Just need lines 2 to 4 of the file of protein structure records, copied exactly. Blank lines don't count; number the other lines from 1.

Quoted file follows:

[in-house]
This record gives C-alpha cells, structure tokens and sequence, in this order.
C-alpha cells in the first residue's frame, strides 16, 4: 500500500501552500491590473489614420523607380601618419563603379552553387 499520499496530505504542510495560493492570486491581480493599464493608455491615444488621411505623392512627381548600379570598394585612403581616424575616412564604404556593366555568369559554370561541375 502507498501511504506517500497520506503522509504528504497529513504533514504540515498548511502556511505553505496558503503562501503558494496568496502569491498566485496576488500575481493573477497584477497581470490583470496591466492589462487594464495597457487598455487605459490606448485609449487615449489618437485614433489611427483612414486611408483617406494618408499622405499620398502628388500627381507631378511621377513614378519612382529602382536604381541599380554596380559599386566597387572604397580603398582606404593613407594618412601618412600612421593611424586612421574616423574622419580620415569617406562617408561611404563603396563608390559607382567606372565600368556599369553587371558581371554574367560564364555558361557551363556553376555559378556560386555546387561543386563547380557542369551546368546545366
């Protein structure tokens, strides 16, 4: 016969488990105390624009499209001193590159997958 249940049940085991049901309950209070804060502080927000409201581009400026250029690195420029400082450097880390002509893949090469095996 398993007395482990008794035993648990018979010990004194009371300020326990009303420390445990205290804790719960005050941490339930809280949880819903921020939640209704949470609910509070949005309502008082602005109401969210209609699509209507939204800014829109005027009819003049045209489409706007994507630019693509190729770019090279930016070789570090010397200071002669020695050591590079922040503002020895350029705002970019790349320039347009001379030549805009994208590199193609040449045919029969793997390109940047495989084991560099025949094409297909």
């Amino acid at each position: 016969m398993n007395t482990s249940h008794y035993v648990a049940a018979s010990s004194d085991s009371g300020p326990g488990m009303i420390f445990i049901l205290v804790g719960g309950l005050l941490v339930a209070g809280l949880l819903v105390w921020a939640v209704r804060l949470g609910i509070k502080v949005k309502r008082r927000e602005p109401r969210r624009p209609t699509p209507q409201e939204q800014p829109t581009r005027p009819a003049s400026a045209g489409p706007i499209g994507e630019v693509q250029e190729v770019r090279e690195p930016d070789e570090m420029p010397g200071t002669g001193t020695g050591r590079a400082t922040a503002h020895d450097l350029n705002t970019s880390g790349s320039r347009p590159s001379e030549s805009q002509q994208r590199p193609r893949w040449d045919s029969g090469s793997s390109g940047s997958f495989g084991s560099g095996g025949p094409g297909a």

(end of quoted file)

This record gives C-alpha cells, structure tokens and sequence, in this order.
C-alpha cells in the first residue's frame, strides 16, 4: 500500500501552500491590473489614420523607380601618419563603379552553387 499520499496530505504542510495560493492570486491581480493599464493608455491615444488621411505623392512627381548600379570598394585612403581616424575616412564604404556593366555568369559554370561541375 502507498501511504506517500497520506503522509504528504497529513504533514504540515498548511502556511505553505496558503503562501503558494496568496502569491498566485496576488500575481493573477497584477497581470490583470496591466492589462487594464495597457487598455487605459490606448485609449487615449489618437485614433489611427483612414486611408483617406494618408499622405499620398502628388500627381507631378511621377513614378519612382529602382536604381541599380554596380559599386566597387572604397580603398582606404593613407594618412601618412600612421593611424586612421574616423574622419580620415569617406562617408561611404563603396563608390559607382567606372565600368556599369553587371558581371554574367560564364555558361557551363556553376555559378556560386555546387561543386563547380557542369551546368546545366
């Protein structure tokens, strides 16, 4: 016969488990105390624009499209001193590159997958 249940049940085991049901309950209070804060502080927000409201581009400026250029690195420029400082450097880390002509893949090469095996 398993007395482990008794035993648990018979010990004194009371300020326990009303420390445990205290804790719960005050941490339930809280949880819903921020939640209704949470609910509070949005309502008082602005109401969210209609699509209507939204800014829109005027009819003049045209489409706007994507630019693509190729770019090279930016070789570090010397200071002669020695050591590079922040503002020895350029705002970019790349320039347009001379030549805009994208590199193609040449045919029969793997390109940047495989084991560099025949094409297909």